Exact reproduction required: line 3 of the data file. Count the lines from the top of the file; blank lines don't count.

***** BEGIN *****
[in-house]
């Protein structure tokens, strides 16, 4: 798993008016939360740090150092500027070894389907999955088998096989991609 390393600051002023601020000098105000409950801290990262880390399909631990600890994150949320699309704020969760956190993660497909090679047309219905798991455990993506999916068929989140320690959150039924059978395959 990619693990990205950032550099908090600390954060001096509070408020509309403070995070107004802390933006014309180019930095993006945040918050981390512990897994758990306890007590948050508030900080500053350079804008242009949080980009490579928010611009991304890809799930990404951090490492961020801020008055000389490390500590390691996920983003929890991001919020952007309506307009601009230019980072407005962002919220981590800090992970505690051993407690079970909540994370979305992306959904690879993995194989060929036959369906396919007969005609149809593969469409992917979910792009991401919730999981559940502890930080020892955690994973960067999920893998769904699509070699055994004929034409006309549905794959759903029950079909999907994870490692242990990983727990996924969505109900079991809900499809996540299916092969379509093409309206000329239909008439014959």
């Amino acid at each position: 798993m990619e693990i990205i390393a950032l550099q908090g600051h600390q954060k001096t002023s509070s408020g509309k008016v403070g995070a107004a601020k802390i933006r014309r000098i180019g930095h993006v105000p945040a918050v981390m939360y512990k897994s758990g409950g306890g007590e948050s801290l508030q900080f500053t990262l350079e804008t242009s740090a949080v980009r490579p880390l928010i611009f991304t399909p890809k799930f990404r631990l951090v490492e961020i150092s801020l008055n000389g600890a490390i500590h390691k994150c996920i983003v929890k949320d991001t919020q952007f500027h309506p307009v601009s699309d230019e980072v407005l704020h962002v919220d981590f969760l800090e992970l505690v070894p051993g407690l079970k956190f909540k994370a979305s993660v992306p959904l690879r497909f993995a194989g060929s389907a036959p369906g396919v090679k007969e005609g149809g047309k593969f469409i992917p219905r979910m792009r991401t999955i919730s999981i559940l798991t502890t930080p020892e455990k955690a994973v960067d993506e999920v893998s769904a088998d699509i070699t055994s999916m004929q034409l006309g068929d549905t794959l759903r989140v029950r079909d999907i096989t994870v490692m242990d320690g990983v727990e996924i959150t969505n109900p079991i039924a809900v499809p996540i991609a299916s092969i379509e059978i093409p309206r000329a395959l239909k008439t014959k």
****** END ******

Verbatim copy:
């Amino acid at each position: 798993m990619e693990i990205i390393a950032l550099q908090g600051h600390q954060k001096t002023s509070s408020g509309k008016v403070g995070a107004a601020k802390i933006r014309r000098i180019g930095h993006v105000p945040a918050v981390m939360y512990k897994s758990g409950g306890g007590e948050s801290l508030q900080f500053t990262l350079e804008t242009s740090a949080v980009r490579p880390l928010i611009f991304t399909p890809k799930f990404r631990l951090v490492e961020i150092s801020l008055n000389g600890a490390i500590h390691k994150c996920i983003v929890k949320d991001t919020q952007f500027h309506p307009v601009s699309d230019e980072v407005l704020h962002v919220d981590f969760l800090e992970l505690v070894p051993g407690l079970k956190f909540k994370a979305s993660v992306p959904l690879r497909f993995a194989g060929s389907a036959p369906g396919v090679k007969e005609g149809g047309k593969f469409i992917p219905r979910m792009r991401t999955i919730s999981i559940l798991t502890t930080p020892e455990k955690a994973v960067d993506e999920v893998s769904a088998d699509i070699t055994s999916m004929q034409l006309g068929d549905t794959l759903r989140v029950r079909d999907i096989t994870v490692m242990d320690g990983v727990e996924i959150t969505n109900p079991i039924a809900v499809p996540i991609a299916s092969i379509e059978i093409p309206r000329a395959l239909k008439t014959k």